Find peace at Columcille Megalith Park


Amanda Bialek

The pre-Celtic stones hold a different meaning to each person who views them.

Amanda Bialek, Asst. Life, Arts & Entertainment Editor

Are you looking for a new hiking experience or a place to unwind after a long day? Columcille Megalith Park in Bangor, Pa., is a unique outdoor sanctuary open to the public for exploration and quiet meditation.

Columcille Megalith Park is “a land of myth and mystery located in the Appalachian Mountains of eastern Pennsylvania,” according to

Visitors may enter the park through the infinity gate and stop by the Voyager’s Lounge to pick up a map. There are wooded trails for hiking and standing stones throughout the 17 acres of land.

“Since the onset of human consciousness, whenever clouds of darkness have gathered, humankind has raised up stones to call forth light,” William “Bill” Cohea Jr., founder of Columcille Park said. “Today, black clouds hover over a divided America and an anxious world. Columcille Megalith Park responds: Let there be light!” (

Cohea is a retired Presbyterian minister, pastor, teacher and social activist.

As a young minister, Cohea visited the Island of Iona off the coast of Scotland. During his visit, he fell asleep and had a dream that stones surrounded him and they said, “Bill you need to stand us up,” according to Eleanor Thompson, Columcille Coordinator.

She said he did not quite understand what this profound dream meant. In the years yet to come, Cohea realized what he was destined to create.

He continued his ministry in New York, Chicago and throughout the United States with his church and social justice programs.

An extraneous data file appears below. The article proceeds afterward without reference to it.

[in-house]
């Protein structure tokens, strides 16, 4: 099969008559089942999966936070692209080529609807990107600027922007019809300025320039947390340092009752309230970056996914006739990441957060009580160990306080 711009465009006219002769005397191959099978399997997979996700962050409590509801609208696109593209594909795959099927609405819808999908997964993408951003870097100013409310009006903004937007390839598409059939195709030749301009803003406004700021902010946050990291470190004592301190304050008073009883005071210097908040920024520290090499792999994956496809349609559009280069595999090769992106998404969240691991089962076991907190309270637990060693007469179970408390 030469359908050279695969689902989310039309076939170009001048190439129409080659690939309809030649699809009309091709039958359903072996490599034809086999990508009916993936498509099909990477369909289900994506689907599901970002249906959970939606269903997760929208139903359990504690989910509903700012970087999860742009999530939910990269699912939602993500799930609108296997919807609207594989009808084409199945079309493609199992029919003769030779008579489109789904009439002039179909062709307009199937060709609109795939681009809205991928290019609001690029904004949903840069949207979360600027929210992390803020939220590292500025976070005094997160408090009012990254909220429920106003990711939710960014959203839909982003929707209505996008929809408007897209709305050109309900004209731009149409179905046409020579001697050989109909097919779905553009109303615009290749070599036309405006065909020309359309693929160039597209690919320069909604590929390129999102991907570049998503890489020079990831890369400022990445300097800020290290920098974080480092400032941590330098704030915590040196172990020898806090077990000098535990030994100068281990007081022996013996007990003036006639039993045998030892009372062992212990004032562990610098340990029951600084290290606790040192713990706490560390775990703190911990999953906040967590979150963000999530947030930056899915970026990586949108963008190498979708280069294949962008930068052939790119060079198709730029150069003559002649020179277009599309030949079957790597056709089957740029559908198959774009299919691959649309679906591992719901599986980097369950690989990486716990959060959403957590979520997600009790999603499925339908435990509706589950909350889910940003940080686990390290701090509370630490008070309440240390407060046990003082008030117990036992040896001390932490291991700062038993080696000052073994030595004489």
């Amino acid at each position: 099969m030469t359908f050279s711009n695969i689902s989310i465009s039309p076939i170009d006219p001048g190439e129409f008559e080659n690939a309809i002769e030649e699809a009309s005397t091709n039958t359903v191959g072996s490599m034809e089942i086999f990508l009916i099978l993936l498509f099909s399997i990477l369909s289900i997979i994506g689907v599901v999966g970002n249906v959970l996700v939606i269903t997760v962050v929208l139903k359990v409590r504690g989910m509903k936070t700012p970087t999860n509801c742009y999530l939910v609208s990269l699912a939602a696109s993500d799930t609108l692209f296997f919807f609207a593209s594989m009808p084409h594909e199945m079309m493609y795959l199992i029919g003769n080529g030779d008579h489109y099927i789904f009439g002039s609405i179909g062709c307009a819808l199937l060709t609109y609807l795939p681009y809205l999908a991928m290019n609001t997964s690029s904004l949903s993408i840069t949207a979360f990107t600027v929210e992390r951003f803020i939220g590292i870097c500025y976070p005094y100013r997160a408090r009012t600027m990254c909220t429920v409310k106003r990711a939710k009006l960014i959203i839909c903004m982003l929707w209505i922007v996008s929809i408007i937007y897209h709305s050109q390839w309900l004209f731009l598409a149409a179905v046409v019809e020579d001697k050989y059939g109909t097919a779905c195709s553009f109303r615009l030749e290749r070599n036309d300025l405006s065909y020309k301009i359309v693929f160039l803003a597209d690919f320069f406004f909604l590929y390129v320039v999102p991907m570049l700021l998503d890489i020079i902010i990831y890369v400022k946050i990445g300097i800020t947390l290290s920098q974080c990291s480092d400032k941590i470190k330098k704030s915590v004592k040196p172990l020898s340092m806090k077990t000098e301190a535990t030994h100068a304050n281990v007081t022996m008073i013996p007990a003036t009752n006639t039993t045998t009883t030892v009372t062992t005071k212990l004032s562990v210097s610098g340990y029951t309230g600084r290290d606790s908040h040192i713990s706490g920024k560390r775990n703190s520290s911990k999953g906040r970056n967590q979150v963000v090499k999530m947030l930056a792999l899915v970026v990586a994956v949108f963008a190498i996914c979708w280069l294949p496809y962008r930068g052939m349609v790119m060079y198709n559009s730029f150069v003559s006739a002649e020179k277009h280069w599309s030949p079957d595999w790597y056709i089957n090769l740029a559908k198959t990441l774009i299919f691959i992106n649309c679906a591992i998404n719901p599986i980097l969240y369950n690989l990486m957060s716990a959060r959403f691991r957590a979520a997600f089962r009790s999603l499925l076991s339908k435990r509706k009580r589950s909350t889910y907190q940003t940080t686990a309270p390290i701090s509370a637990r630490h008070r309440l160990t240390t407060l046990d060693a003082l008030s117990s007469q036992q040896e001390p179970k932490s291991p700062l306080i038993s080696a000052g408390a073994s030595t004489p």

After turning 50, he decided to purchase some property from the Kirkridge Retreat center.

“He more or less walked away from what his life was then and started standing stones,” Thompson said.

Cohea researched the history of Iona and discovered there were over 57 Scottish kings buried on the land. It is considered a holy island. Iona “used to be known as the island of standing stones,” Thompson said. There originally were more than 350 standing stones on the land.

When Cohea fell asleep on Iona, it is believed that he connected with some ancient energies of the land, according to Thompson. These energies and spiritual legacy inspired the creation of the park.

“He made his dream a reality,” Thompson said. “I would like to think that when people come they sense the peace of a legacy and in doing so he gives other people permission to manifest their own dreams.”

Cohea’s mission was to create an open space that encourages individuals of various faith backgrounds and traditions to gather for transformation and renewal, according to

The stones are pre-Celtic meaning they are “primal and archetypal energies and styles,” according to Each stone holds a different meaning for every individual.

Thompson believes that the directions of the stones standing up are like “acupuncture for mother earth.”

“When you have acupuncture on your flesh, it redirects the energy and creates a healing space on your flesh,” Thompson said.

Her favorite area of the park is the Stone Circle. She enjoys watching the sunrise, and in the evening she views the “glow time” there. This is when the sun sets right before dusk and the land radiates.

More than 5,000 people visit the park every year.

Some events that are held at Columcille include the Blessing of Animals, Spring Equinox Sunrise Observance, Summer Solstice Gathering, Autumn Equinox Sunrise Observance, Winter Solstice Sunrise Observance, and Full Moon Gatherings.

“The word solstice is an ancient word that means the sun stands still,” Thompson said.

This year marks the 38th anniversary of the park.

Columcille Megalith Park is located at 2155 Fox Gap Road in Bangor. If you are interested in learning more, you can read Cohea’s “From the Beginning to the Beginning” book or watch his documentary, “Dancing with the Stones.”

The park is approximately one hour away from Wilkes University.

For more information or directions, visit or email [email protected]